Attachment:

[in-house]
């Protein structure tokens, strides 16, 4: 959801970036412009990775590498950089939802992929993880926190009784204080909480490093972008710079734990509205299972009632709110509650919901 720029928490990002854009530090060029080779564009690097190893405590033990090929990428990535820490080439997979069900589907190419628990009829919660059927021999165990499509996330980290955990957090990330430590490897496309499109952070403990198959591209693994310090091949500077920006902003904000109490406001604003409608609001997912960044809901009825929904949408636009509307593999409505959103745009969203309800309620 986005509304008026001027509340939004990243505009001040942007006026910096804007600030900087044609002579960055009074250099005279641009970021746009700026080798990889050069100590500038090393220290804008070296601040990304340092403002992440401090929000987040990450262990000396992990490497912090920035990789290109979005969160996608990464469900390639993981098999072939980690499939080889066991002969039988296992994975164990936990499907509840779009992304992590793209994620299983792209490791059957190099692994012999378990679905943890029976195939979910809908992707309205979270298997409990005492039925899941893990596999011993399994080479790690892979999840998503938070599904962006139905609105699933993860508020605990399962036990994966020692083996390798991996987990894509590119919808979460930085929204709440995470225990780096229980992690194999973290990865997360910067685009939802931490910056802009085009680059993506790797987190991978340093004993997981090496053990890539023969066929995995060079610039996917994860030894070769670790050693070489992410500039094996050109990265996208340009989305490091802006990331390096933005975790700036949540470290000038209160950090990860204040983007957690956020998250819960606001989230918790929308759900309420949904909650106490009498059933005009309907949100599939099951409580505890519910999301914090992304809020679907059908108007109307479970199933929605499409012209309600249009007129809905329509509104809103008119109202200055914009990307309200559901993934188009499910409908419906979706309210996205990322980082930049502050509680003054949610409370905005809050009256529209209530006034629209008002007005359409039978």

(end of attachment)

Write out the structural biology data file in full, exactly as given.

[in-house]
């Protein structure tokens, strides 16, 4: 959801970036412009990775590498950089939802992929993880926190009784204080909480490093972008710079734990509205299972009632709110509650919901 720029928490990002854009530090060029080779564009690097190893405590033990090929990428990535820490080439997979069900589907190419628990009829919660059927021999165990499509996330980290955990957090990330430590490897496309499109952070403990198959591209693994310090091949500077920006902003904000109490406001604003409608609001997912960044809901009825929904949408636009509307593999409505959103745009969203309800309620 986005509304008026001027509340939004990243505009001040942007006026910096804007600030900087044609002579960055009074250099005279641009970021746009700026080798990889050069100590500038090393220290804008070296601040990304340092403002992440401090929000987040990450262990000396992990490497912090920035990789290109979005969160996608990464469900390639993981098999072939980690499939080889066991002969039988296992994975164990936990499907509840779009992304992590793209994620299983792209490791059957190099692994012999378990679905943890029976195939979910809908992707309205979270298997409990005492039925899941893990596999011993399994080479790690892979999840998503938070599904962006139905609105699933993860508020605990399962036990994966020692083996390798991996987990894509590119919808979460930085929204709440995470225990780096229980992690194999973290990865997360910067685009939802931490910056802009085009680059993506790797987190991978340093004993997981090496053990890539023969066929995995060079610039996917994860030894070769670790050693070489992410500039094996050109990265996208340009989305490091802006990331390096933005975790700036949540470290000038209160950090990860204040983007957690956020998250819960606001989230918790929308759900309420949904909650106490009498059933005009309907949100599939099951409580505890519910999301914090992304809020679907059908108007109307479970199933929605499409012209309600249009007129809905329509509104809103008119109202200055914009990307309200559901993934188009499910409908419906979706309210996205990322980082930049502050509680003054949610409370905005809050009256529209209530006034629209008002007005359409039978």